Media Commons Archive
In the wake of a new fedeal report showing minority students are disciplined at school at a higher rate than their white peers, the New York Times is pushing for the Office for Civil Rights to take more initiative in addressing the issue at the local school level:
“Somewhere between a third and a half of high school graduates leave high school prepared with a reasonable chance to succeed in college,” according to one prominent study on the subject. If only a minority of secondary school students actually acquire the skills they need to earn a college degree, what are the skills the rest of their classmates need to develop in order to become “college ready”?
Five Questions for … Lumina Foundation’s Dewayne Matthews, on the Goal 2025 Campaign, Tracking Students, and the Changing Landscape of Community Colleges
The Lumina Foundation’s Goal 2025 campaign seeks to increase the percentage of American adults with college degrees to 60 percent. A new study finds that the percentage is inching upward, although it still hovers below 40 percent. At the same time, the U.S. Department of Education is proposing revising how colleges and universities are evaluated, so graduation rates would include students who attend part-time, as well as those who are returning to school.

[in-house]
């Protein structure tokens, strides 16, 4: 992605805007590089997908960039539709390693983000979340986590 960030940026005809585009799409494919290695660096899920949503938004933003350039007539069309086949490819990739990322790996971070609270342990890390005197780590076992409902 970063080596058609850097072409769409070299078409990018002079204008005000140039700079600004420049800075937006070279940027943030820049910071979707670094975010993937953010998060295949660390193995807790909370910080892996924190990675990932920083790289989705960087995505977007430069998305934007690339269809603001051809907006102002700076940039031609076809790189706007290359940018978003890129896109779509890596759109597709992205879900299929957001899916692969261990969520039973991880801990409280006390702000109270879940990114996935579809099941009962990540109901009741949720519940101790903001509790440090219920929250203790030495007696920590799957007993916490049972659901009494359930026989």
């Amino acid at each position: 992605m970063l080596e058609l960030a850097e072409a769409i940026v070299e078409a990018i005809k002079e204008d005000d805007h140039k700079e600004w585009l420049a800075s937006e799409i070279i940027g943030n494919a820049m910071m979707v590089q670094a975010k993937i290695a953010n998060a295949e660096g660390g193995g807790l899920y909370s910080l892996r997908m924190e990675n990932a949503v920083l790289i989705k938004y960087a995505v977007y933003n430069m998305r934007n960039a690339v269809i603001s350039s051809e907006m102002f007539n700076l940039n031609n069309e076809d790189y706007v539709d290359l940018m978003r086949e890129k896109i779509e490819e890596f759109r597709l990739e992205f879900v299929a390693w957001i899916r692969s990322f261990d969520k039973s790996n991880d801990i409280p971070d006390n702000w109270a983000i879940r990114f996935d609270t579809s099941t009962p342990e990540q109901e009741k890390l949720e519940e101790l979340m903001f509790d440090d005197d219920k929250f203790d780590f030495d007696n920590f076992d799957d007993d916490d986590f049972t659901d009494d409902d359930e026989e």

The National Education Policy Center released a provocative report today that looks at per pupil spending in charter schools run by charter management organizations compared to similar district schools. Some schools run by high-profile charter networks spend more per pupil than comparable district schools in New York and Texas, the report noted. On the other hand, other CMO schools, particularly in Ohio, spend less.
The Nieman Journalism Lab at Harvard has published a piece on our collaborative reporting/training project on school turnarounds:
Thanks to Nieman reporter and EWA member Adrienne LaFrance for turning in a nice write-up! And thanks to all EWA’s partners, especially Education Week and the Hechinger Report, for pulling off the project!
Hard as it may be to believe, students who were part of the nation’s first school vouchers program are now old enough to have graduated from college. Patrick Wolf, an education professor at the University of Arkansas, calls in to the Wall Street Journal to talk about his multiyear study of the Milwaukee program, which comes away with a pretty positive view of vouchers. Obviously there’s a lot to consider here, but his closing statement is noteworthy:
EWA will kick off its 65th National Seminar with a luncheon session on “Shifting States: Changes in Store From Common Core.” Ahead of that discussion, an excellent primer for getting up to speed on this ambitious initiative is a special report now available from Education Week on math, literacy and common standards.
Newsrooms are hurting (Breaking News, right?) and the promise of online revenues replacing the fount of print advertisement has been either a disappointment or a glacial process doing little to ward off layoffs and shuttered bureaus.
But news outfits are still producing high quality stories, some of which can have a tidal effect on the industries touched by the reports and exposés, creating a potential revenue stream hitherto untapped.